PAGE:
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Friday, 23 August, 2002, 09:44 GMT 10:44 UK
Change comes to Carnival
Notting Hill Carnival
The Carnival comes to a climax over bank holiday weekend

The Notting Hill Carnival has come a long way since its first incarnation in St Pancras Town Hall, London in 1959.

Founded by West Indian Gazette editor Claudia Jones, the carnival was originally set up in response to racial attacks on the black community in Notting Hill, west London.

Held in various halls until 1963, the event finally moved to the place of its inspiration in 1964, thanks to the vision of local woman Rhaune Laslett.

Around 1,000 people attended, according to police figures.

The Carnival attracts over 1.5 million visitors
The Carnival welcomes all nationalities
These days, Carnival attracts around 1.5 million people and last year, 10,000 police officers were on hand to help with crowd control and to deal with crime.

Inevitably, safety fears have been raised and last year, a review group proposed that part of the event should be moved to another location.

This has not happened yet, but the route has been altered this year to ease congestion and 80 CCTV cameras will watch out for trouble.

Notting Hill Carnival trustee Debi Gardner says that the route changes this year were a direct response to last year's review by the capital's governing body, the Greater London Authority.

She adds they have been also made in consultation with some of the event's longest-serving and most experienced stewards.

There has been criticism over the number of stewards for 2002 - the Carnival Trust has a target of 300 stewards this year, compared to around 700 last year - although only half that number actually turned up.

Police join in the Carnival fun
The police and the stewards work closely together
Fellow trustee Ansel Wong thinks that there will be enough: "We are now well under way of delivering at least 300 stewards on the day, which will, together with the Metropolitan Police, be an effective control of the crowds."

Debi Gardner also points out that last year the number was only so large because of GLA funding and before that, there had only ever been around 200 stewards every year.

"Stewards have been getting more indepth training this year, with courses in basic first aid and fire safety," she added.


The Carnival has also been dogged by stories of political infighting.

Trust member Antonn McCalla resigned recently, accusing trustees of betraying Carnival's Caribbean roots.

"I think the Carnival has suffered a poor media profile in the past but this year my impression is that things are going well and coverage has been much more positive," says Ms Gardner.

Notting Hill Carnival parade
Carnival events take place over a six week period
She feels people have been more aware of the events leading up to the culmination of the Carnival this weekend, with 1,700 people attending a Carnival Gala at the Royal Opera House last Saturday.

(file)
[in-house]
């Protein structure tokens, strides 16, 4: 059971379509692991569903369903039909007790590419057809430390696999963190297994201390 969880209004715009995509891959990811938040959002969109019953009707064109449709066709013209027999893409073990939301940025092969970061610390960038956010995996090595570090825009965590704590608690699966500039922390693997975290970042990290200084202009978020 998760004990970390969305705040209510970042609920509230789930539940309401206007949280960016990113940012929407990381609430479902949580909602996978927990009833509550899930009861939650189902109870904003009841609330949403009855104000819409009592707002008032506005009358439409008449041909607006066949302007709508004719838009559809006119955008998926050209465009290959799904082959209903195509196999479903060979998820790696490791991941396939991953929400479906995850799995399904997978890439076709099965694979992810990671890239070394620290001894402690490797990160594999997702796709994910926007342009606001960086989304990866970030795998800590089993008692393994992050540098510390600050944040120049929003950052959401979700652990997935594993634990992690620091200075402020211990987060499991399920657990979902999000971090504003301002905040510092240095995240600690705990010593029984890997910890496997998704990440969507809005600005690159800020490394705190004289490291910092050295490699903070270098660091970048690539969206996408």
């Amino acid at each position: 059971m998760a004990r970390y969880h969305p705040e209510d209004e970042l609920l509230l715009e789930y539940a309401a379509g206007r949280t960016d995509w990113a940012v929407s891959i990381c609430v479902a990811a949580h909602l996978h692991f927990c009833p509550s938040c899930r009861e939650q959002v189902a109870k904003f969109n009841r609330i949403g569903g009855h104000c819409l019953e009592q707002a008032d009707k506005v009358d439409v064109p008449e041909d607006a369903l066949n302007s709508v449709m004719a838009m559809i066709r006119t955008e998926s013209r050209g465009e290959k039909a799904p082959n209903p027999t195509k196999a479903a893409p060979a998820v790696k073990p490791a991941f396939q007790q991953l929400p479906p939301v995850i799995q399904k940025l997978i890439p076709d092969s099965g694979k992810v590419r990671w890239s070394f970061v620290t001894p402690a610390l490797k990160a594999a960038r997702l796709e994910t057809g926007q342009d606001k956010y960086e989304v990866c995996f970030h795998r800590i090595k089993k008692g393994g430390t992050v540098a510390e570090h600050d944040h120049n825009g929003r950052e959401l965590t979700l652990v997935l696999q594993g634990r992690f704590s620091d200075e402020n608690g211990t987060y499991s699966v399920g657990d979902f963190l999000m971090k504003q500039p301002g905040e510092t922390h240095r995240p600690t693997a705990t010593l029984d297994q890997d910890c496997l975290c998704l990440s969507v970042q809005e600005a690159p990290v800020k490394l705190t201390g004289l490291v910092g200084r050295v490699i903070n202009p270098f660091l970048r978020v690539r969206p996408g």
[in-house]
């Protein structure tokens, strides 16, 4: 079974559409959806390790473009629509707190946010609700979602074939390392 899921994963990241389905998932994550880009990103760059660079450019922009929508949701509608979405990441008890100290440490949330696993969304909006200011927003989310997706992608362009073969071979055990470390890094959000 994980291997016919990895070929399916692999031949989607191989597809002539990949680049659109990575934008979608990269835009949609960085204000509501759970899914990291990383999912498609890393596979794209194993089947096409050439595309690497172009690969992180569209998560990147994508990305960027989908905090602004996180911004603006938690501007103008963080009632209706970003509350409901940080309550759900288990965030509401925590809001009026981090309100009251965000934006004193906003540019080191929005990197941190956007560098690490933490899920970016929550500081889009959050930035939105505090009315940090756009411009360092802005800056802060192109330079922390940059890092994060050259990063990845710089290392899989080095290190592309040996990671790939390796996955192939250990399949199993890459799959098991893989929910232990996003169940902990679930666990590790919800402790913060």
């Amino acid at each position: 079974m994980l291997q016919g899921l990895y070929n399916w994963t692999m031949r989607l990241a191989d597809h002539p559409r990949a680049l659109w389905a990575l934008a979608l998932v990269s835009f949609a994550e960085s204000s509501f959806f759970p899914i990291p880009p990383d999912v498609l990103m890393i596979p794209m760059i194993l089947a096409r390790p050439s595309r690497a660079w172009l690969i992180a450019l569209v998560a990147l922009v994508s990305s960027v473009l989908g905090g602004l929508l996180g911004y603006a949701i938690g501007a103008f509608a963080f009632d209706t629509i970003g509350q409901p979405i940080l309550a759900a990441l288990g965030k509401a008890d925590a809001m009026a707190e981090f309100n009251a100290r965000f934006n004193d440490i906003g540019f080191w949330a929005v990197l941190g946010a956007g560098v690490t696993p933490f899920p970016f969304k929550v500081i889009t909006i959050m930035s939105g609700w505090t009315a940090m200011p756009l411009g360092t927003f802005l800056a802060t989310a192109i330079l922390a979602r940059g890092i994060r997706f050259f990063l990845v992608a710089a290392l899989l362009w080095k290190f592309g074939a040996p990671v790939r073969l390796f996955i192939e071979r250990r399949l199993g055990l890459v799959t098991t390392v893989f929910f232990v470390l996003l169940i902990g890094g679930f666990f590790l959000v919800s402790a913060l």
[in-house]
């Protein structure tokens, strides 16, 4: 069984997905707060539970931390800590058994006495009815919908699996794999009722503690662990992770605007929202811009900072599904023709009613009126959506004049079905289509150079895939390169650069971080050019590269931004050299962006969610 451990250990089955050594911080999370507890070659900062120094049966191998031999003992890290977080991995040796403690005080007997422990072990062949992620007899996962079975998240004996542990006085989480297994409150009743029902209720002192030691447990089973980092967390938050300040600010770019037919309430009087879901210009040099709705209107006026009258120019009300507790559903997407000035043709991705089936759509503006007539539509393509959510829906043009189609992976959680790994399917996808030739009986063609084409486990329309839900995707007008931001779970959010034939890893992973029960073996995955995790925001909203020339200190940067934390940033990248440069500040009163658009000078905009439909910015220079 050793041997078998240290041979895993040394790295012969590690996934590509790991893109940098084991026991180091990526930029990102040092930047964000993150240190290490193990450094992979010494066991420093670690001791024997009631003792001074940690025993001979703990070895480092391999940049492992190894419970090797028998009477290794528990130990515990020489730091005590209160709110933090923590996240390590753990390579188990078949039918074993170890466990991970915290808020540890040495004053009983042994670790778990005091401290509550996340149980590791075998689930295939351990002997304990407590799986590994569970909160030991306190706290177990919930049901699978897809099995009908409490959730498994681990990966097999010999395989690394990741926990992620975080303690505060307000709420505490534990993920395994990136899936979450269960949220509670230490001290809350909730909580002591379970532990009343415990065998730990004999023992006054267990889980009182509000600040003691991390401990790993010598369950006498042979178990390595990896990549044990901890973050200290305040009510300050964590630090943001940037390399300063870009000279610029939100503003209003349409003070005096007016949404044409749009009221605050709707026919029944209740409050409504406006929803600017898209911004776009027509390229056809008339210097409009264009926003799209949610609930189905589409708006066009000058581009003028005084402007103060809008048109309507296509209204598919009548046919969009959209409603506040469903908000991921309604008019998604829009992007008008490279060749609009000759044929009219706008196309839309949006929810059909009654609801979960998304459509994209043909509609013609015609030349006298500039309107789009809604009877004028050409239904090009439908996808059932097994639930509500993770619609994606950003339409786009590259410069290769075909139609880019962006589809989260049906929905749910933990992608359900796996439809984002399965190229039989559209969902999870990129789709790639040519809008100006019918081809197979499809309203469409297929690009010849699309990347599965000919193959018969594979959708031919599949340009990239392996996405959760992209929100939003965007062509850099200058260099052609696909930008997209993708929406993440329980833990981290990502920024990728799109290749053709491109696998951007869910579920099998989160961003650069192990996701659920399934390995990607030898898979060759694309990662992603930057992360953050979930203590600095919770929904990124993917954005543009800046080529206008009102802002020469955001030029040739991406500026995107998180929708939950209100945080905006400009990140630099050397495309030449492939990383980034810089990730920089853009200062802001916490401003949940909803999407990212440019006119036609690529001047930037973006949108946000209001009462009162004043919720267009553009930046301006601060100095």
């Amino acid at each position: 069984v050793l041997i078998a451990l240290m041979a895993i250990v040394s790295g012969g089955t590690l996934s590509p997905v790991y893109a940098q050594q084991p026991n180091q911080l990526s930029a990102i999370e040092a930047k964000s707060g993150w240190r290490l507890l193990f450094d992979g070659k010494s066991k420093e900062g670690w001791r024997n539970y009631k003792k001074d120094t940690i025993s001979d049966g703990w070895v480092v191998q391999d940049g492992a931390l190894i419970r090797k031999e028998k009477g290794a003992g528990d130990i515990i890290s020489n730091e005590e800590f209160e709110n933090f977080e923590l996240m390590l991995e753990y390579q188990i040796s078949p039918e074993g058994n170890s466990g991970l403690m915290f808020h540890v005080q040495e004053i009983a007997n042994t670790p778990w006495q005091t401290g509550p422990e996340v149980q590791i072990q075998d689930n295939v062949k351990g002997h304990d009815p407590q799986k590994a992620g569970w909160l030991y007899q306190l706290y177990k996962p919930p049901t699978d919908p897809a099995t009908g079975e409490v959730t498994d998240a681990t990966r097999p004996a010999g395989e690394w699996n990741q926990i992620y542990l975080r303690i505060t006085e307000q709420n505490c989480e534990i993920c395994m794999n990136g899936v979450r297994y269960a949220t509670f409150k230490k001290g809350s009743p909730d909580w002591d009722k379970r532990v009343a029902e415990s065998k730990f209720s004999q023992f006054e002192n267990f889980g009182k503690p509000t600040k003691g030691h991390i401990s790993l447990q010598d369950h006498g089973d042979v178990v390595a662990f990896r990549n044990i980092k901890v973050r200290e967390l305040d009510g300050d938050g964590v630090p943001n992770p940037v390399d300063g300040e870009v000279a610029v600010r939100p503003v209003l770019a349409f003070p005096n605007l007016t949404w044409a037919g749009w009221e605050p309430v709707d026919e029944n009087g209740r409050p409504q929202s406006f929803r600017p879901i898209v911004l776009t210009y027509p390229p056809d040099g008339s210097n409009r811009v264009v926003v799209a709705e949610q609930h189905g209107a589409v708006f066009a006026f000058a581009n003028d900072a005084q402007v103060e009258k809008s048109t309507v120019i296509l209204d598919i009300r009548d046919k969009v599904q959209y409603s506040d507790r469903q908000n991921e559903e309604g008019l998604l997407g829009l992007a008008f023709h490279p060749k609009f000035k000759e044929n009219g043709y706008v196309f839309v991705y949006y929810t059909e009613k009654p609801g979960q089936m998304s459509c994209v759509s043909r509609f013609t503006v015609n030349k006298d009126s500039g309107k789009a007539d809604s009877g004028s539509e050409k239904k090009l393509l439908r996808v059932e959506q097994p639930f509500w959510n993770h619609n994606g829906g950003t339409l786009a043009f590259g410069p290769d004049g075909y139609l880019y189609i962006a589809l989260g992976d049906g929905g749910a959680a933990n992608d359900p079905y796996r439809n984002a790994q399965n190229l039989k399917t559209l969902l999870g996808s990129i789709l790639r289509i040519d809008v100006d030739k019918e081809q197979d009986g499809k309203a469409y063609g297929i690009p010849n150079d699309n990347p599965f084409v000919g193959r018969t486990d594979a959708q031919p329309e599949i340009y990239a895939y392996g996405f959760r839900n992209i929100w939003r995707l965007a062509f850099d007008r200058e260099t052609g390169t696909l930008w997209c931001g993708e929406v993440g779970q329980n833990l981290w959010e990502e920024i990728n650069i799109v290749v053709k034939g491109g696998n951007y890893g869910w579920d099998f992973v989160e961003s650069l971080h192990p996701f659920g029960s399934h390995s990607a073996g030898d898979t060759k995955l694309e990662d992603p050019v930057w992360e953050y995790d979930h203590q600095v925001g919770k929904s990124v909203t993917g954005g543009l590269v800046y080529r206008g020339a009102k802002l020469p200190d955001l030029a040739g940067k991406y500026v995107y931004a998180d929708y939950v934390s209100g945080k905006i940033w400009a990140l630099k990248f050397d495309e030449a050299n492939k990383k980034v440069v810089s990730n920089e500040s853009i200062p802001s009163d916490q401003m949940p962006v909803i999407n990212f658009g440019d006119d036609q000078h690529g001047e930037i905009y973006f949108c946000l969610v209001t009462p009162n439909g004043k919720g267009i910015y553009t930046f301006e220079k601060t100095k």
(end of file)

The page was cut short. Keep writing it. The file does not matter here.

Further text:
This year, the Carnival is officially part of the Queen's Golden Jubilee celebrations and a number of masquerade or Mas bands will be using the Jubilee theme as inspiration for their costumes.

During the Golden Jubilee weekend, a parade of over 2,500 revellers in colourful costumes marched down the Mall to the rhythm of a 100 strong steel band.

"It was a fantastic opportunity for the Mas band, and in fact, royalty have often had a fondness for steel bands", says Ms Gardner.

Carnival Monday
The Carnival's popularity grows and grows
Sterling Betancourt, a pioneer of steel band music, was awarded an OBE in 2001.

Ms Gardner feels the participation in the Queen's celebrations proves Caribbean culture has truly established itself in the UK and that far from abandoning its roots, the 2002 Carnival will mark a return to tradition.

She was hoping to sneak off and spend the weekend with her steel band in the parade, but having been handed an earpiece and a radio at the office this week, has resigned herself to working instead.

Carnival virgins

Every year, there are hundreds of first-time participants, and one of them this year is Michelle Cole.

"I am excited about being on the float as I feel a lot more involved in the Carnival this year, having just been one of the crowd in the past", she says.

She will be on a float with Brixton-based dance company X'Po-Zure, whose costume theme is diaspora.

X'Po-Zure enjoy the party
Another woman gearing up for the weekend is Gloria Cummins, who first became involved in Carnival in the early 70s and heads up one of the Mas bands, Flamboyan.

"The Carnival has changed with the times, it has got bigger and now lots of people get involved that would not have done a few years ago", she says.

The best thing about Carnival for her is the art and creativity involved and the sense of community it evokes.

The costumes, which were imported directly from Trinidad originally, are a crucial part of the celebrations and hours of painstaking work go into the elaborate designs.

Ms Cummins does a lot of sewing work herself, alongside her daughter and daughter-in-law.

"Everyone gets together, it is very special", she says.

Perhaps the Notting Hill Carnival motto sums up its organisers' attitude best: "Every spectator is a participant - Carnival is for all who dare to participate."

Carnival kicks off on Sunday with Children's Day, with the main event on Monday. There is full coverage in the capital on BBC London 94.9FM.

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